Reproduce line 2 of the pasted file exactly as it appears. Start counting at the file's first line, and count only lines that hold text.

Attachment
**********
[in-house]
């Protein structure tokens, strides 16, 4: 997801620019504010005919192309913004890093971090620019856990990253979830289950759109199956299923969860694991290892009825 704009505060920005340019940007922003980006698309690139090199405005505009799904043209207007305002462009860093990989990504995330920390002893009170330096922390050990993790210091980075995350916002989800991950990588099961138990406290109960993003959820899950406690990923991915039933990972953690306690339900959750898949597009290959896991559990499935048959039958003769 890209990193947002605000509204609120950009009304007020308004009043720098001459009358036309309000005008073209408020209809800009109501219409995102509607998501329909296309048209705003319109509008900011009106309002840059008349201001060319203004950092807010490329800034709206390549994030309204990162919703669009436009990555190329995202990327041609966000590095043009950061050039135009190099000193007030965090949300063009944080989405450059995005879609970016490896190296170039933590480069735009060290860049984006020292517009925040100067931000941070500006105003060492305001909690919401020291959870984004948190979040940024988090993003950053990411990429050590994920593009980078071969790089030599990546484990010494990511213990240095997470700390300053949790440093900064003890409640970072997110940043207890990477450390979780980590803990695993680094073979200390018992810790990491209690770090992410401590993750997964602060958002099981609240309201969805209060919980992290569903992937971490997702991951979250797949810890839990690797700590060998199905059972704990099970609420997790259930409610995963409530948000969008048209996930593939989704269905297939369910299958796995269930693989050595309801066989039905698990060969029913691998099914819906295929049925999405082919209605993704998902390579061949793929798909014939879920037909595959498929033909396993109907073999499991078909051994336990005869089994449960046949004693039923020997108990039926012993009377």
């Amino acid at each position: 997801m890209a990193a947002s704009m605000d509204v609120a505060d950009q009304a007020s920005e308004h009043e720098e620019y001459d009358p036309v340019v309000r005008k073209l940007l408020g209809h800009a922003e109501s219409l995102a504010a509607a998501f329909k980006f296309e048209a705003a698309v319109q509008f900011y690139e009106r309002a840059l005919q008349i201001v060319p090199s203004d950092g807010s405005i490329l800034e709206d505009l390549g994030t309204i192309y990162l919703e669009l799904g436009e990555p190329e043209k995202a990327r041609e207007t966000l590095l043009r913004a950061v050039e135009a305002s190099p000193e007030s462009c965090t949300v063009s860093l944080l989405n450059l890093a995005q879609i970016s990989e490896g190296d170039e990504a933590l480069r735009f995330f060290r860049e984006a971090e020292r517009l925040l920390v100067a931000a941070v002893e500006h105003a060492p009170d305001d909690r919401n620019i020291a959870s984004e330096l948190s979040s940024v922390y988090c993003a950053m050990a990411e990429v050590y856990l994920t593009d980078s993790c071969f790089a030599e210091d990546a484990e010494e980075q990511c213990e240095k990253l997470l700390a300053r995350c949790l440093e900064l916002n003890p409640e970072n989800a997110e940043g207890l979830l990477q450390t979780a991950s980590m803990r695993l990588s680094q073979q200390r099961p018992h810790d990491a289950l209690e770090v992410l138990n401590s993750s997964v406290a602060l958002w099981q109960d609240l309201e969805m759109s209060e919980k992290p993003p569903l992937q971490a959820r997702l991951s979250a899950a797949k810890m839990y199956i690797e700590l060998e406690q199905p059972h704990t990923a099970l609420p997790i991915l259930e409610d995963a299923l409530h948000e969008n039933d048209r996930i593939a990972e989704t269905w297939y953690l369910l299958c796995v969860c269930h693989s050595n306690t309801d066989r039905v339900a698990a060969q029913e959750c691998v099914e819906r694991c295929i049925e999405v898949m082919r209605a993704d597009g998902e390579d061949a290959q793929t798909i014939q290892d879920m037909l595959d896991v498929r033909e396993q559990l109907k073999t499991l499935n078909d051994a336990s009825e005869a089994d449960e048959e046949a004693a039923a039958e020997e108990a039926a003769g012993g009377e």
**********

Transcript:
């Protein structure tokens, strides 16, 4: 997801620019504010005919192309913004890093971090620019856990990253979830289950759109199956299923969860694991290892009825 704009505060920005340019940007922003980006698309690139090199405005505009799904043209207007305002462009860093990989990504995330920390002893009170330096922390050990993790210091980075995350916002989800991950990588099961138990406290109960993003959820899950406690990923991915039933990972953690306690339900959750898949597009290959896991559990499935048959039958003769 890209990193947002605000509204609120950009009304007020308004009043720098001459009358036309309000005008073209408020209809800009109501219409995102509607998501329909296309048209705003319109509008900011009106309002840059008349201001060319203004950092807010490329800034709206390549994030309204990162919703669009436009990555190329995202990327041609966000590095043009950061050039135009190099000193007030965090949300063009944080989405450059995005879609970016490896190296170039933590480069735009060290860049984006020292517009925040100067931000941070500006105003060492305001909690919401020291959870984004948190979040940024988090993003950053990411990429050590994920593009980078071969790089030599990546484990010494990511213990240095997470700390300053949790440093900064003890409640970072997110940043207890990477450390979780980590803990695993680094073979200390018992810790990491209690770090992410401590993750997964602060958002099981609240309201969805209060919980992290569903992937971490997702991951979250797949810890839990690797700590060998199905059972704990099970609420997790259930409610995963409530948000969008048209996930593939989704269905297939369910299958796995269930693989050595309801066989039905698990060969029913691998099914819906295929049925999405082919209605993704998902390579061949793929798909014939879920037909595959498929033909396993109907073999499991078909051994336990005869089994449960046949004693039923020997108990039926012993009377």